You have a will and you can offer that will. Take the example of becoming conscious of your nights. If you take the attitude of passive surrender, you would say, “When it is the Divine Will that I should become conscious, then I shall become conscious.” On the other hand, if you offer your will to the Divine, you begin to will, you say, “I will become conscious of my nights.” You have the will that it should be done; you do not sit down idle and wait. The surrender comes in when you take the attitude that says, “I give my will to the Divine. I intensely want to become conscious of my nights, I have not the knowledge, let the Divine Will work it out for me.” Your will must continue to act steadily, not in the way of choosing a particular action or demanding a particular object, but as an ardent aspiration concentrated upon the end to be achieved. This is the first step. If you are vigilant, if your attention is alert, you will certainly receive something in the form of an inspiration of what is to be done and that you must forthwith proceed to do. Only, you must remember that to surrender is to accept whatever is the result of your action, though the result may be quite different from what you expect. On the other hand, if your surrender is passive, you will do nothing and try nothing; you will simply go to sleep and wait for a miracle. Now to know whether your will or desire is in agreement with the Divine Will or not, you must look and see whether you have an answer or have no answer, whether you feel supported or contradicted, not by the mind or the vital or the body, but by that something which is always there deep in the inner being, in your heart.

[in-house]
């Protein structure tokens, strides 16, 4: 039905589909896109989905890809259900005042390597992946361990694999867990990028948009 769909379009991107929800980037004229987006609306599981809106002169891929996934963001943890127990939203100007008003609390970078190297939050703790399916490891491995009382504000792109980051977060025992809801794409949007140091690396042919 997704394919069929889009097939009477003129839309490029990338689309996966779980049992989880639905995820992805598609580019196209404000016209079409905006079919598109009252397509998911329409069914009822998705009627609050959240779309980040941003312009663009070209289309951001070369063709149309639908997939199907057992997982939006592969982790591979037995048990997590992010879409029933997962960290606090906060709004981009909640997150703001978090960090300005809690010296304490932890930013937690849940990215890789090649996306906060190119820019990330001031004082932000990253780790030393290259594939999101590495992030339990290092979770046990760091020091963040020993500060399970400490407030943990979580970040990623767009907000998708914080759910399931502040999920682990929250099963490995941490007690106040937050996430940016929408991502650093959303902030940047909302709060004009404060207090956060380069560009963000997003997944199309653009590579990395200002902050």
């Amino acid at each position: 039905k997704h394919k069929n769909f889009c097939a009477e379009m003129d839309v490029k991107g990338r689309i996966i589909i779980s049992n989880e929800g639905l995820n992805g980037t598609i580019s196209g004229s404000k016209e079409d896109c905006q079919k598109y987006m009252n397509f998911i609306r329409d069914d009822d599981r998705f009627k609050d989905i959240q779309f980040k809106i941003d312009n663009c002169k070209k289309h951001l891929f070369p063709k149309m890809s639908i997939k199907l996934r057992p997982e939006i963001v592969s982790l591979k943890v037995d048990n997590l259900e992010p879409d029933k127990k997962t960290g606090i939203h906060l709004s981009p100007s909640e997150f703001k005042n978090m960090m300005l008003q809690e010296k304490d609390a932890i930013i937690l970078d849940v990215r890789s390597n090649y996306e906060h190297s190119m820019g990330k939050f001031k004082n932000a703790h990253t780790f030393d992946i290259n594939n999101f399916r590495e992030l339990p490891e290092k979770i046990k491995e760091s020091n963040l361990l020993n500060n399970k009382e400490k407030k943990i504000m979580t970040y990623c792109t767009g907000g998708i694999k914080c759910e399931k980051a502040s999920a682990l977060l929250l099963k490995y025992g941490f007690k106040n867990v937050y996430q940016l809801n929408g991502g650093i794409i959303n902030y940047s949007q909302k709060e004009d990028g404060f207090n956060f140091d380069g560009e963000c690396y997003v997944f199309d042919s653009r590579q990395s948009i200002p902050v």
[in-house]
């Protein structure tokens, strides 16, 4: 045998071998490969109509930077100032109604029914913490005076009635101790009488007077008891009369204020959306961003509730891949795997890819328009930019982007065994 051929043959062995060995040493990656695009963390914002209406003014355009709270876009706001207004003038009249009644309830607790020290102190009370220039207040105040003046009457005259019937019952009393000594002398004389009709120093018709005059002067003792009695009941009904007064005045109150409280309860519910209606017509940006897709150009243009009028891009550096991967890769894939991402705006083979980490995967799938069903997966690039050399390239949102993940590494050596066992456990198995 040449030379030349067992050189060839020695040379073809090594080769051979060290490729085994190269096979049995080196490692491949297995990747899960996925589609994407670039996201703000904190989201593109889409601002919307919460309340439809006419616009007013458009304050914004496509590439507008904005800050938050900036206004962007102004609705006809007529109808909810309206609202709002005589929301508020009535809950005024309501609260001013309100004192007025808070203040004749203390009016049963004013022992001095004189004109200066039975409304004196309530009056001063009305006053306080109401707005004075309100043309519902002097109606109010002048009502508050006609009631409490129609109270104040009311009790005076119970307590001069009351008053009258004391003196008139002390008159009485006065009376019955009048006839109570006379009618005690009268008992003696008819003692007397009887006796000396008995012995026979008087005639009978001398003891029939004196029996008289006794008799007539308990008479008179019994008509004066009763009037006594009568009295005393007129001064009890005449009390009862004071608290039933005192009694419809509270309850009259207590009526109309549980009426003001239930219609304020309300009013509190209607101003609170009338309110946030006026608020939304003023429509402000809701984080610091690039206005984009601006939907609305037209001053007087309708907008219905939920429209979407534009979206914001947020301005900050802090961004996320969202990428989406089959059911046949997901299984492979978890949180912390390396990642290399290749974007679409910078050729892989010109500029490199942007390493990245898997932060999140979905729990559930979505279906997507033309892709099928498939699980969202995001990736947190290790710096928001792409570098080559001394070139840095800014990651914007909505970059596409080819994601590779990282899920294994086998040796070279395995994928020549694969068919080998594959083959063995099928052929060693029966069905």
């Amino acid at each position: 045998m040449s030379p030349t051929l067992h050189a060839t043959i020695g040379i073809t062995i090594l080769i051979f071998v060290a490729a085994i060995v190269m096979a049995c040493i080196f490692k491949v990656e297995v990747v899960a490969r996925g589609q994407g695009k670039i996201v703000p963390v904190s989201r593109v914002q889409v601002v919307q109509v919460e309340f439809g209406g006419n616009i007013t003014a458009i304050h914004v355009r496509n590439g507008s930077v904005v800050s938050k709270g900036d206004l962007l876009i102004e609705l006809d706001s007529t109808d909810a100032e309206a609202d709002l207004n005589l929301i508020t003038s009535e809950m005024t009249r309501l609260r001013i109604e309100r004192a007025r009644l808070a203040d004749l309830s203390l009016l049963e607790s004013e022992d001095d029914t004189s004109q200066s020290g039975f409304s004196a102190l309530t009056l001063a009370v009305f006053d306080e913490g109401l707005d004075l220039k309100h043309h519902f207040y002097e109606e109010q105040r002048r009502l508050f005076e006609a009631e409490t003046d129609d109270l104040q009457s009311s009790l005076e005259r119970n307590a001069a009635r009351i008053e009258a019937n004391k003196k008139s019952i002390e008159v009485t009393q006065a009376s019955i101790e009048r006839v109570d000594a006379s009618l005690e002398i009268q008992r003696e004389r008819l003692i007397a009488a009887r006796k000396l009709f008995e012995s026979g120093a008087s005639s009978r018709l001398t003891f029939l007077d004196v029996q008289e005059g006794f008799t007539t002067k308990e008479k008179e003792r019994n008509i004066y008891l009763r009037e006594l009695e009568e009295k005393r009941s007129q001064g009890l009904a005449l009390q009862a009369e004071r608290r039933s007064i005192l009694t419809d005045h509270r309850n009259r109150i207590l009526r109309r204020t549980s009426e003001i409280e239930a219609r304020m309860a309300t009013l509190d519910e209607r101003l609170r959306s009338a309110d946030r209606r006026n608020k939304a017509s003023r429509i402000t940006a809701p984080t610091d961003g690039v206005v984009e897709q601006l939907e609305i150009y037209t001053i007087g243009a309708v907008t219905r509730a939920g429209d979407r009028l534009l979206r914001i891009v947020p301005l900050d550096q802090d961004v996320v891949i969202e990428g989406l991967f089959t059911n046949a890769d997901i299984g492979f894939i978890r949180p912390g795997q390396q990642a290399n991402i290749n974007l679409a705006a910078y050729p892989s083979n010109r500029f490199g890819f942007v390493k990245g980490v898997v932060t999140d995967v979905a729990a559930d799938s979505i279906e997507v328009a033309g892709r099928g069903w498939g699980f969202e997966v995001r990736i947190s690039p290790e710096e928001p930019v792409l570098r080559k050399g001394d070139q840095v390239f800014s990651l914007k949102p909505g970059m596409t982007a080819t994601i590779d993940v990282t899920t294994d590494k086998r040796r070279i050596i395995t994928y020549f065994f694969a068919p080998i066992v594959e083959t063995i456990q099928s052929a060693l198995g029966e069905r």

(For further information on the life and teachings of Sri Aurobindo and the Mother and articles on their vision and yoga, log on to our website: www.aurosociety.org)